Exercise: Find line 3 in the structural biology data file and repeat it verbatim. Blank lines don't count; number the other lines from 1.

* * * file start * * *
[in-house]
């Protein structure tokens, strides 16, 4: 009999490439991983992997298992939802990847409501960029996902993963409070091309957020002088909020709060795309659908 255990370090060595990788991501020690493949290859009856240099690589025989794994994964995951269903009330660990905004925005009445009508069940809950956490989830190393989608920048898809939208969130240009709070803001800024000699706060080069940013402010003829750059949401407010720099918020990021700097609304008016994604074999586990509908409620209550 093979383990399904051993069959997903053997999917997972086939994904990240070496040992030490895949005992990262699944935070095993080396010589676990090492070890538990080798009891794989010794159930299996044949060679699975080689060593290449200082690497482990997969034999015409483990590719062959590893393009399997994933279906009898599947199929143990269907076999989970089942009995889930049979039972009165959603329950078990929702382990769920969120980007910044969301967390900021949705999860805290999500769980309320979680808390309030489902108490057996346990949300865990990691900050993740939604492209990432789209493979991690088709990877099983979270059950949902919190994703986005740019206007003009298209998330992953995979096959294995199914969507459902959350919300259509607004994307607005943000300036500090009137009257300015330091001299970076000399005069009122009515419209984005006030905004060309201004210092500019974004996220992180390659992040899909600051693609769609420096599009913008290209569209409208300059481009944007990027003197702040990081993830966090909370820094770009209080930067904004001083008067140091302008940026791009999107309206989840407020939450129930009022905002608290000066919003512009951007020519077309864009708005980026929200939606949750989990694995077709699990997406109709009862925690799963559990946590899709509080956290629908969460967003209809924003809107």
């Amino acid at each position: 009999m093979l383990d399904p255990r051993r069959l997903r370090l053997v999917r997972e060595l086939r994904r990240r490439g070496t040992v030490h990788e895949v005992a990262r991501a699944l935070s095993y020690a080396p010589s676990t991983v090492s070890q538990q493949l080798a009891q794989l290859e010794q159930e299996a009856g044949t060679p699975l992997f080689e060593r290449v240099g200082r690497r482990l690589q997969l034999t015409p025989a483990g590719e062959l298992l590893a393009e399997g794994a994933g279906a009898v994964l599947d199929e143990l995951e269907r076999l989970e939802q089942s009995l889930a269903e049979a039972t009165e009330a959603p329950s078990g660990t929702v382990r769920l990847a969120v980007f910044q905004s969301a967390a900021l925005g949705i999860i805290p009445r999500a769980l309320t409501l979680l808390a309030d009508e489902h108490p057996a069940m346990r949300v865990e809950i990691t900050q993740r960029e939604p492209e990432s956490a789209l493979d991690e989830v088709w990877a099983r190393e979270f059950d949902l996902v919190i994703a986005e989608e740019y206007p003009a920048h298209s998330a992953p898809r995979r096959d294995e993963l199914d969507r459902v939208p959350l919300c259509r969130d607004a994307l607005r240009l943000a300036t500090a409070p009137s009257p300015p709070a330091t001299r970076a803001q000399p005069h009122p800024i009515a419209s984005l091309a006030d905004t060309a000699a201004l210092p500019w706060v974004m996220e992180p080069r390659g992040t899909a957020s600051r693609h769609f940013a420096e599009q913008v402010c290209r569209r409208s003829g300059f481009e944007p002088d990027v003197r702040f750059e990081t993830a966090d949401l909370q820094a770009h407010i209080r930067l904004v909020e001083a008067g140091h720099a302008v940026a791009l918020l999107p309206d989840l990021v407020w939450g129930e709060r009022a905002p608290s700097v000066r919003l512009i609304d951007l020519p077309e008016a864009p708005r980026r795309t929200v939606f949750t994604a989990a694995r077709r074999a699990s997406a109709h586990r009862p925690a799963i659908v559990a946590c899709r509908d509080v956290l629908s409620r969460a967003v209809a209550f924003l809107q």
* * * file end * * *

């Amino acid at each position: 009999m093979l383990d399904p255990r051993r069959l997903r370090l053997v999917r997972e060595l086939r994904r990240r490439g070496t040992v030490h990788e895949v005992a990262r991501a699944l935070s095993y020690a080396p010589s676990t991983v090492s070890q538990q493949l080798a009891q794989l290859e010794q159930e299996a009856g044949t060679p699975l992997f080689e060593r290449v240099g200082r690497r482990l690589q997969l034999t015409p025989a483990g590719e062959l298992l590893a393009e399997g794994a994933g279906a009898v994964l599947d199929e143990l995951e269907r076999l989970e939802q089942s009995l889930a269903e049979a039972t009165e009330a959603p329950s078990g660990t929702v382990r769920l990847a969120v980007f910044q905004s969301a967390a900021l925005g949705i999860i805290p009445r999500a769980l309320t409501l979680l808390a309030d009508e489902h108490p057996a069940m346990r949300v865990e809950i990691t900050q993740r960029e939604p492209e990432s956490a789209l493979d991690e989830v088709w990877a099983r190393e979270f059950d949902l996902v919190i994703a986005e989608e740019y206007p003009a920048h298209s998330a992953p898809r995979r096959d294995e993963l199914d969507r459902v939208p959350l919300c259509r969130d607004a994307l607005r240009l943000a300036t500090a409070p009137s009257p300015p709070a330091t001299r970076a803001q000399p005069h009122p800024i009515a419209s984005l091309a006030d905004t060309a000699a201004l210092p500019w706060v974004m996220e992180p080069r390659g992040t899909a957020s600051r693609h769609f940013a420096e599009q913008v402010c290209r569209r409208s003829g300059f481009e944007p002088d990027v003197r702040f750059e990081t993830a966090d949401l909370q820094a770009h407010i209080r930067l904004v909020e001083a008067g140091h720099a302008v940026a791009l918020l999107p309206d989840l990021v407020w939450g129930e709060r009022a905002p608290s700097v000066r919003l512009i609304d951007l020519p077309e008016a864009p708005r980026r795309t929200v939606f949750t994604a989990a694995r077709r074999a699990s997406a109709h586990r009862p925690a799963i659908v559990a946590c899709r509908d509080v956290l629908s409620r969460a967003v209809a209550f924003l809107q």